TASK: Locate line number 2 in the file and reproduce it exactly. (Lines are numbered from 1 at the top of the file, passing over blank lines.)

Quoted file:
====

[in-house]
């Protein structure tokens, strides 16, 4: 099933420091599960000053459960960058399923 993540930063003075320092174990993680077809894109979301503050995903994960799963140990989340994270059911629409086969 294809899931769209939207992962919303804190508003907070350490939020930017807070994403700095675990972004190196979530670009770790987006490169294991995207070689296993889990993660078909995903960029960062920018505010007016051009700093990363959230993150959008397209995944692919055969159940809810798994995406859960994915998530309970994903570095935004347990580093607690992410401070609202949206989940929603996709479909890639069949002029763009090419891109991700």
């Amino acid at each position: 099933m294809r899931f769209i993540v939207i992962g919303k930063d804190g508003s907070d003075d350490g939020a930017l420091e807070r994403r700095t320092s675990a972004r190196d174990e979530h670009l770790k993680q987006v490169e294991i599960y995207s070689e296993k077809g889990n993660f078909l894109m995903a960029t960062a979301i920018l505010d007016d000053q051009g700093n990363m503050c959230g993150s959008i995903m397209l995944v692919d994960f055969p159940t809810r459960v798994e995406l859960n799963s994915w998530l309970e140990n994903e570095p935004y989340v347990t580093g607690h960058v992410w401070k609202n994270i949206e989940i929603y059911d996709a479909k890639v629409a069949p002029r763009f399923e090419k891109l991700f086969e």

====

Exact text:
């Protein structure tokens, strides 16, 4: 099933420091599960000053459960960058399923 993540930063003075320092174990993680077809894109979301503050995903994960799963140990989340994270059911629409086969 294809899931769209939207992962919303804190508003907070350490939020930017807070994403700095675990972004190196979530670009770790987006490169294991995207070689296993889990993660078909995903960029960062920018505010007016051009700093990363959230993150959008397209995944692919055969159940809810798994995406859960994915998530309970994903570095935004347990580093607690992410401070609202949206989940929603996709479909890639069949002029763009090419891109991700």